By far, the most popular format for listening to music is MP3. Young people know all about this. Oldies like me had to learn it.

MPEG (pronounced EM-peg) 
stands for Moving Picture Experts Group. MPEG contains both video and audio data. DVD movies use MPEG for their video compression.The audio is encoded in . . .

. . .MP3
which stands for MPEG-1 Audio Layer-3. MP3 is a compression algorhythm. An algorhythm is a procedure or a formula for solving a problem. (The word has nothing to do with rhythm, so get that out of your head. The term comes from the name of a mathematician, Mohammed ibn-Musa Al-Khowarizmi, who lived in Baghdad in the 9th Century or thereabouts.) 

Back to MP3. The compression algorhythm works by discarding high and low frequency sounds that only cockroaches can hear. There are different levels of MP3 compression. 128 bit and above compression gets almost CD-like quality. MP3 compression reduces the file size to about 10% of the original or even smaller.

Most MP3 files are made from audio CDs, sometimes in violation of copyright laws. Audio files are extracted from a CD and put on a computerís hard drive using software called a Ripper and then converted to MP3 format using another piece of software called an Encoder. Ripping is also called DAE (Digital Audio Extraction). A Ripper will convert a music CDís files, which are in a .CDA format into a .WAV file. Dale Swafford offers a six hour course on making music CDs, so donít expect me to go into detail. Just toss around the terms ripper and encoder and youíll look like you know what youíre talking about.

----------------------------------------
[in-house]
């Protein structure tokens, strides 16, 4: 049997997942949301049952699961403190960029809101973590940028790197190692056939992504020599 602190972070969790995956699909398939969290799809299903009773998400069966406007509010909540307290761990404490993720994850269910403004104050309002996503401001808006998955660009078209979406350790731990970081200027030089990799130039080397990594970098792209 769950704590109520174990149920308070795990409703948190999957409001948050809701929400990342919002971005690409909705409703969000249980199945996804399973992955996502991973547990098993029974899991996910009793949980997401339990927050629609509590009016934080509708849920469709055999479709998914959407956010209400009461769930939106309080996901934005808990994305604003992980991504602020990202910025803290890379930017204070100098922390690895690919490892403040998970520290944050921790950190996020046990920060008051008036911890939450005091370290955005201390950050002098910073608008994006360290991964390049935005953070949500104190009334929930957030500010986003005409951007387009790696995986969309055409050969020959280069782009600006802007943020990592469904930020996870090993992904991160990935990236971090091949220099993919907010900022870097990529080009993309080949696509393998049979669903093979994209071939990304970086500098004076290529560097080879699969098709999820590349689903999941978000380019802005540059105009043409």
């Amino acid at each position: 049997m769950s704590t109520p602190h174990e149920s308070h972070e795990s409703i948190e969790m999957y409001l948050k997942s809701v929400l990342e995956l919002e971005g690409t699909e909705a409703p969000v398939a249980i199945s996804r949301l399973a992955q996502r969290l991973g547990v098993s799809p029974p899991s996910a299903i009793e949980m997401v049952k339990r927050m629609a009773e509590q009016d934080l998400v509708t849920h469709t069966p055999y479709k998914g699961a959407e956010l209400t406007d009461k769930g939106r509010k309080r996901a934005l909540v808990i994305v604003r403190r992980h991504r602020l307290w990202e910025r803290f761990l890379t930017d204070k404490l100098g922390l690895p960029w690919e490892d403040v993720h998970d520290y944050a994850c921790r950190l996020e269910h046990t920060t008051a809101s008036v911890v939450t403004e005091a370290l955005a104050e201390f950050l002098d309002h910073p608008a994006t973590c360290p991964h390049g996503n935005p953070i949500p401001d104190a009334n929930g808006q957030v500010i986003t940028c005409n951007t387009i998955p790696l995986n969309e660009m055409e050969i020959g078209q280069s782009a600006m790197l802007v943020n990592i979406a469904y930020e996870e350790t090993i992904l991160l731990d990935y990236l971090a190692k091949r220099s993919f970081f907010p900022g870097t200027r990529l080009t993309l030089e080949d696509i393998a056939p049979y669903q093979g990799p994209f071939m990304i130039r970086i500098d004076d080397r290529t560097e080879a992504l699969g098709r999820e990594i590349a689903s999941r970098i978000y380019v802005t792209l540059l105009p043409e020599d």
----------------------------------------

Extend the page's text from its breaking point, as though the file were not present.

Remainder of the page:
People share MP3 files over the Internet. This is the main reason why the copyright controversy has arisen. P2P (Peer-to-Peer) Networking, is the technology used by Napster, Grokster, KaZaA and file sharing sites. In a nutshell, their software enables users to search the hard drives other people around the world who use the same program. Users can designate which files are open to the outside and allow people to download them. Although music sharing P2P operates over the Internet, P2P is different than the client-server model used by the Internet.